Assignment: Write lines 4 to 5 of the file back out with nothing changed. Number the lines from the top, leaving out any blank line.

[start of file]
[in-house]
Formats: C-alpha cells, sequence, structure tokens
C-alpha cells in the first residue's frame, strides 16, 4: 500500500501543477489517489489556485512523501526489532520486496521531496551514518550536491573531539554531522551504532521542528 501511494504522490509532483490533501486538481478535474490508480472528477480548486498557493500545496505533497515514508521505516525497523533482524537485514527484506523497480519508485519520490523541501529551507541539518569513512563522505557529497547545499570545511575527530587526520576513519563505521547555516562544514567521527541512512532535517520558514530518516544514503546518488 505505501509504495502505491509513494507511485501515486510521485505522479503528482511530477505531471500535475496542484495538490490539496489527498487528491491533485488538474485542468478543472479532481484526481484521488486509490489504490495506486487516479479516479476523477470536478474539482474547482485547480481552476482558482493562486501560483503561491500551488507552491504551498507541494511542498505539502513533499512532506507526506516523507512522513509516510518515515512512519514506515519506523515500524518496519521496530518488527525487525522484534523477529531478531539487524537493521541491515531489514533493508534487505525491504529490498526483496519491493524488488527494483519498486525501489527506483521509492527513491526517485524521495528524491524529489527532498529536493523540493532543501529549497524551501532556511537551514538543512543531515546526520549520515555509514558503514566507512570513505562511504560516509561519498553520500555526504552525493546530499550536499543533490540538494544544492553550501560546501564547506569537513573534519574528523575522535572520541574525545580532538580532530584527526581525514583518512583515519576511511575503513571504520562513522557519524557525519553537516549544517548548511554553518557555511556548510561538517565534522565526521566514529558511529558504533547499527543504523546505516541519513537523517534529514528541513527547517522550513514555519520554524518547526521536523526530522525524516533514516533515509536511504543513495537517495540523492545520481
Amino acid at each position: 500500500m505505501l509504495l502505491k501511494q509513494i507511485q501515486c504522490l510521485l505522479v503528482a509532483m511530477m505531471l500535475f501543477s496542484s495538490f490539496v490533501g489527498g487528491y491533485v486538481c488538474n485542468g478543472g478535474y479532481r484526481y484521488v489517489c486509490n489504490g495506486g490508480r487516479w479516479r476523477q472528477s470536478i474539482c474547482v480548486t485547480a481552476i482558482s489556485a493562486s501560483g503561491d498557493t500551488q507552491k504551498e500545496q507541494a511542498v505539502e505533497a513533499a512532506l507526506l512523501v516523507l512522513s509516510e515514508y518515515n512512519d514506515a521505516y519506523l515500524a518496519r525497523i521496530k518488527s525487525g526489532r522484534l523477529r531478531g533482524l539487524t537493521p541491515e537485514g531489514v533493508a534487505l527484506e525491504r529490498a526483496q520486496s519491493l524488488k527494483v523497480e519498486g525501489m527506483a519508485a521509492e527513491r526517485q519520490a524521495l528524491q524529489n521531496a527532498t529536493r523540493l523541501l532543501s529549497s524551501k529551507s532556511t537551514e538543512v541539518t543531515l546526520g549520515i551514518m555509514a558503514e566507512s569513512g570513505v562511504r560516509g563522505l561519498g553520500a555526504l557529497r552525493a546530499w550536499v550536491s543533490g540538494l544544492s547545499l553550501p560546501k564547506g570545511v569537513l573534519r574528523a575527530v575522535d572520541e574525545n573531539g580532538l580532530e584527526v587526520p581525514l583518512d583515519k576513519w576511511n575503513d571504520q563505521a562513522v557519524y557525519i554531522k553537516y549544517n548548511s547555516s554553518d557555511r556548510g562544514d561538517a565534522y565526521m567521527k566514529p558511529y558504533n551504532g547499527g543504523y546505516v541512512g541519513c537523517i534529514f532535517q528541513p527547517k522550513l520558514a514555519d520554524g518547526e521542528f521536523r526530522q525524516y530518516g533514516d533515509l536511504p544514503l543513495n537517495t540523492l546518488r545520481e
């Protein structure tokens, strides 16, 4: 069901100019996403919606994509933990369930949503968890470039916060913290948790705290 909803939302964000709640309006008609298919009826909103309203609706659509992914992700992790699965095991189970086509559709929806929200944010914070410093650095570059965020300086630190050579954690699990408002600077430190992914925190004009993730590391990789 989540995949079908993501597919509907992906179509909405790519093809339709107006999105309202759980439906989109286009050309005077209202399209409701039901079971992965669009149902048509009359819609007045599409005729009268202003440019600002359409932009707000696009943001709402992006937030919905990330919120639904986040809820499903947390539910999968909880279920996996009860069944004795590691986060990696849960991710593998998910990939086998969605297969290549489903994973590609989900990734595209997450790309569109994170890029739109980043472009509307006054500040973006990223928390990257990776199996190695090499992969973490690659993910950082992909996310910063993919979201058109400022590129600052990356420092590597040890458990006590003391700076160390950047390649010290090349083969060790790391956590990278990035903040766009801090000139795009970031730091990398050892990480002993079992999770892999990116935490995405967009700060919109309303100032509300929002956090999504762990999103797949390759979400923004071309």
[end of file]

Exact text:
Amino acid at each position: 500500500m505505501l509504495l502505491k501511494q509513494i507511485q501515486c504522490l510521485l505522479v503528482a509532483m511530477m505531471l500535475f501543477s496542484s495538490f490539496v490533501g489527498g487528491y491533485v486538481c488538474n485542468g478543472g478535474y479532481r484526481y484521488v489517489c486509490n489504490g495506486g490508480r487516479w479516479r476523477q472528477s470536478i474539482c474547482v480548486t485547480a481552476i482558482s489556485a493562486s501560483g503561491d498557493t500551488q507552491k504551498e500545496q507541494a511542498v505539502e505533497a513533499a512532506l507526506l512523501v516523507l512522513s509516510e515514508y518515515n512512519d514506515a521505516y519506523l515500524a518496519r525497523i521496530k518488527s525487525g526489532r522484534l523477529r531478531g533482524l539487524t537493521p541491515e537485514g531489514v533493508a534487505l527484506e525491504r529490498a526483496q520486496s519491493l524488488k527494483v523497480e519498486g525501489m527506483a519508485a521509492e527513491r526517485q519520490a524521495l528524491q524529489n521531496a527532498t529536493r523540493l523541501l532543501s529549497s524551501k529551507s532556511t537551514e538543512v541539518t543531515l546526520g549520515i551514518m555509514a558503514e566507512s569513512g570513505v562511504r560516509g563522505l561519498g553520500a555526504l557529497r552525493a546530499w550536499v550536491s543533490g540538494l544544492s547545499l553550501p560546501k564547506g570545511v569537513l573534519r574528523a575527530v575522535d572520541e574525545n573531539g580532538l580532530e584527526v587526520p581525514l583518512d583515519k576513519w576511511n575503513d571504520q563505521a562513522v557519524y557525519i554531522k553537516y549544517n548548511s547555516s554553518d557555511r556548510g562544514d561538517a565534522y565526521m567521527k566514529p558511529y558504533n551504532g547499527g543504523y546505516v541512512g541519513c537523517i534529514f532535517q528541513p527547517k522550513l520558514a514555519d520554524g518547526e521542528f521536523r526530522q525524516y530518516g533514516d533515509l536511504p544514503l543513495n537517495t540523492l546518488r545520481e
């Protein structure tokens, strides 16, 4: 069901100019996403919606994509933990369930949503968890470039916060913290948790705290 909803939302964000709640309006008609298919009826909103309203609706659509992914992700992790699965095991189970086509559709929806929200944010914070410093650095570059965020300086630190050579954690699990408002600077430190992914925190004009993730590391990789 989540995949079908993501597919509907992906179509909405790519093809339709107006999105309202759980439906989109286009050309005077209202399209409701039901079971992965669009149902048509009359819609007045599409005729009268202003440019600002359409932009707000696009943001709402992006937030919905990330919120639904986040809820499903947390539910999968909880279920996996009860069944004795590691986060990696849960991710593998998910990939086998969605297969290549489903994973590609989900990734595209997450790309569109994170890029739109980043472009509307006054500040973006990223928390990257990776199996190695090499992969973490690659993910950082992909996310910063993919979201058109400022590129600052990356420092590597040890458990006590003391700076160390950047390649010290090349083969060790790391956590990278990035903040766009801090000139795009970031730091990398050892990480002993079992999770892999990116935490995405967009700060919109309303100032509300929002956090999504762990999103797949390759979400923004071309």